Let me qualify at the outset that the Bible has far and away been the most transforming book in my life. So, with that out of the way, let me clarify my point here.
Robert Benson’s Admonition
Years ago at one of the PIW (Professionalism in Writing) conferences (of which I was the coordinator), a fellow author on staff named Robert Benson gave a presentation regarding what we read and how we read.
“Some books we read informationally,” he told us. “We read the material to gain needed information. Other books, we read formationally. These particular works,” Robert explained, “form us and transform us.”
As coordinator I was privileged to have a full set of tapes of every session of each conference. (Yes, girls and boys – tapes – as in cassette tapes. Back in the old days.) I was fascinated with this concept and played and replayed that tape of Robert’s message till I nearly wore out the tape.
Teachers Who Read Aloud
So at my having set that scene, you may already be far ahead of me thinking of the books that have formed you and even transformed you. I could cite a number of them myself, but let me share one that came into my life when I was only in the sixth grade. (And yes I really can remember that far back – just in case you’re wondering.)
I grew up in a home sans books. Can you believe that? A budding writer in a house with no books. Ghastly! Fortunately, from my first grade year through my sixth grade year, all of my teachers used the first half hour of the day as the time to read aloud to us. (After pledge to the American flag and prayers. I told you it was in the old days!)
Miss White’s Selection
My teacher in sixth grade was a spinster (better word than old maid, right?) lady named Pearl White. I am not kidding. That really was her name. She was also my piano teacher, but that’s another story altogether.
Miss White in her selection of books to read aloud that year was The Secret Garden by Frances Hodgson Burnett. It’s difficult to explain what happened as that story was read aloud to me, but as I look back today, I know it was an epiphany.
As Miss White read that book, I could smell the rich soil in the secret garden of Misselthwaite Manor. I inhaled the fragrance of the blossoms. I watched as Mary and Dickon worked to clear the garden, to nurture each tender plant and vine, and how they brought the neglected garden back to life.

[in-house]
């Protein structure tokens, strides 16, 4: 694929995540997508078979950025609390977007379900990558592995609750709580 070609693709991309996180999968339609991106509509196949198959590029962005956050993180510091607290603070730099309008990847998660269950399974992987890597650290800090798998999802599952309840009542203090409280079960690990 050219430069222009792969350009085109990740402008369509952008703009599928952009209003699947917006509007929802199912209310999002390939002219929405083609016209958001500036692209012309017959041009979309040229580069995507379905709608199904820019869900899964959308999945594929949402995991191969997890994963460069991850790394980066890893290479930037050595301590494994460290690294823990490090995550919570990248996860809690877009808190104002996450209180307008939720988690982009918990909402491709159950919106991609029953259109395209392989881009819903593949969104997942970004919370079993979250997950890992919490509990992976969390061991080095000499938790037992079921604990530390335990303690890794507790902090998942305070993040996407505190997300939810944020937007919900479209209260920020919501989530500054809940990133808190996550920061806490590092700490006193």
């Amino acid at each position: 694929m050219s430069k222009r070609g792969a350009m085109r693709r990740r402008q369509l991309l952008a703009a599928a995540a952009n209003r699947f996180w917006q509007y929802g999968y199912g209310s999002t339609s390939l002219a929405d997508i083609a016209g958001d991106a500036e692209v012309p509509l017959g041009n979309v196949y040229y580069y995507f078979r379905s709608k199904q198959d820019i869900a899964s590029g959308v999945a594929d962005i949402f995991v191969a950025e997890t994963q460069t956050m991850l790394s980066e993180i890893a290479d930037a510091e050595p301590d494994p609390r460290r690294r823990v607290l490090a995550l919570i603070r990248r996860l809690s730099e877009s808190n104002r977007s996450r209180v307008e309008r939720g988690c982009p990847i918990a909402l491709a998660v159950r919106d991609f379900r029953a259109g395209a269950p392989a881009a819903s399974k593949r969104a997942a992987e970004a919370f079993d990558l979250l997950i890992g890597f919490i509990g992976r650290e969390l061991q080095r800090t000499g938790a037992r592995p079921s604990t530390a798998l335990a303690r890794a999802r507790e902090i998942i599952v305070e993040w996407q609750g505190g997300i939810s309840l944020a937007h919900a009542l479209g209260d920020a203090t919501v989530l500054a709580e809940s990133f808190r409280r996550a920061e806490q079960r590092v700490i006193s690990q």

Every detail of the book sprang into vivid images. Deep within me I suddenly realized the power of words on paper. Of course I could never have expressed my feelings at the time, but it was an unforgettable experience.
Reunited with My Old Friend
Years later browsing in a public library with my two then-in-grade-school children, I came upon a copy of The Secret Garden. My overwhelming excitement was no doubt embarrassing to the two of them. We checked it out and I read The Secret Garden aloud to them as Miss White had done for me all those years before.
One of those read-aloud evenings – after the two had gone to bed — I sat up and finished the book on my own. (I just couldn’t put it down.) As I finished the book, I sat there all alone in the quiet of my living room and wept and wept. And wept.
Why? I don’t know. Not really. (Believe me, I’m not a person who cries easily.) All I can say is that my “friend” that had transformed me as a small child was back in my life and the emotion of that moment of being reunited was overwhelming. And reliving the experience of the book was overwhelming as well.
Savor the Experience; Let it Transform
Some of you reading this will closely relate. It’s not because one book is so much better than another. (It’s obvious some are.) It’s because it so deeply and personally resonates within YOU! It is YOUR experience. And no one can take that away from you. But you can savor it. And you can allow it to work to transform you into a more sensitive and perceptive and skilled craftsman in your art of writing.
Thank you Robert Benson for helping me to articulate this powerful experience! (Learn more about Robert HERE.)
I trust the teaching and instruction given in this blot post was helpful in your goal to be a novelist. For more in-depth writer’s workshops, check out the wide variety offered at the Be A Novelist Website.